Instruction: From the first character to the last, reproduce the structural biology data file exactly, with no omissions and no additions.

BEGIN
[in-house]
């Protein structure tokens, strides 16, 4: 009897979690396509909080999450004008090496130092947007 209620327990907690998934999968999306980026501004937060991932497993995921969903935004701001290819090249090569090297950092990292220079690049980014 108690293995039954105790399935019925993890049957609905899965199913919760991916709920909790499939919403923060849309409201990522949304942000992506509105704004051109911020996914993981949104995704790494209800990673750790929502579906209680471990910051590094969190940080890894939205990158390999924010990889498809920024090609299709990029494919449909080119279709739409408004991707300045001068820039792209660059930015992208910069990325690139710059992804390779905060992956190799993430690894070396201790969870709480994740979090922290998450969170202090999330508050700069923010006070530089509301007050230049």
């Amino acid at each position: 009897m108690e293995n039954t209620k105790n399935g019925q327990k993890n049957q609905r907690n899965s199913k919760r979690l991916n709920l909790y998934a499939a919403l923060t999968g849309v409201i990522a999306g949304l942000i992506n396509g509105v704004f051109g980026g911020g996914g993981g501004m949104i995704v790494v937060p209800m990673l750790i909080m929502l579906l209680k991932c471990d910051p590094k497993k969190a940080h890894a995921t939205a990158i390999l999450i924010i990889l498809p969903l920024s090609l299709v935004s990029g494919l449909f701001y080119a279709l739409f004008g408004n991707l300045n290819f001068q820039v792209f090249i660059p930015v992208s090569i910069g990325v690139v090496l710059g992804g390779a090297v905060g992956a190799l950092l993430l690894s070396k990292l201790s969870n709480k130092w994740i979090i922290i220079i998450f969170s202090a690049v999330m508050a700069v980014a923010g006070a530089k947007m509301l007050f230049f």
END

[in-house]
């Protein structure tokens, strides 16, 4: 009897979690396509909080999450004008090496130092947007 209620327990907690998934999968999306980026501004937060991932497993995921969903935004701001290819090249090569090297950092990292220079690049980014 108690293995039954105790399935019925993890049957609905899965199913919760991916709920909790499939919403923060849309409201990522949304942000992506509105704004051109911020996914993981949104995704790494209800990673750790929502579906209680471990910051590094969190940080890894939205990158390999924010990889498809920024090609299709990029494919449909080119279709739409408004991707300045001068820039792209660059930015992208910069990325690139710059992804390779905060992956190799993430690894070396201790969870709480994740979090922290998450969170202090999330508050700069923010006070530089509301007050230049």
């Amino acid at each position: 009897m108690e293995n039954t209620k105790n399935g019925q327990k993890n049957q609905r907690n899965s199913k919760r979690l991916n709920l909790y998934a499939a919403l923060t999968g849309v409201i990522a999306g949304l942000i992506n396509g509105v704004f051109g980026g911020g996914g993981g501004m949104i995704v790494v937060p209800m990673l750790i909080m929502l579906l209680k991932c471990d910051p590094k497993k969190a940080h890894a995921t939205a990158i390999l999450i924010i990889l498809p969903l920024s090609l299709v935004s990029g494919l449909f701001y080119a279709l739409f004008g408004n991707l300045n290819f001068q820039v792209f090249i660059p930015v992208s090569i910069g990325v690139v090496l710059g992804g390779a090297v905060g992956a190799l950092l993430l690894s070396k990292l201790s969870n709480k130092w994740i979090i922290i220079i998450f969170s202090a690049v999330m508050a700069v980014a923010g006070a530089k947007m509301l007050f230049f």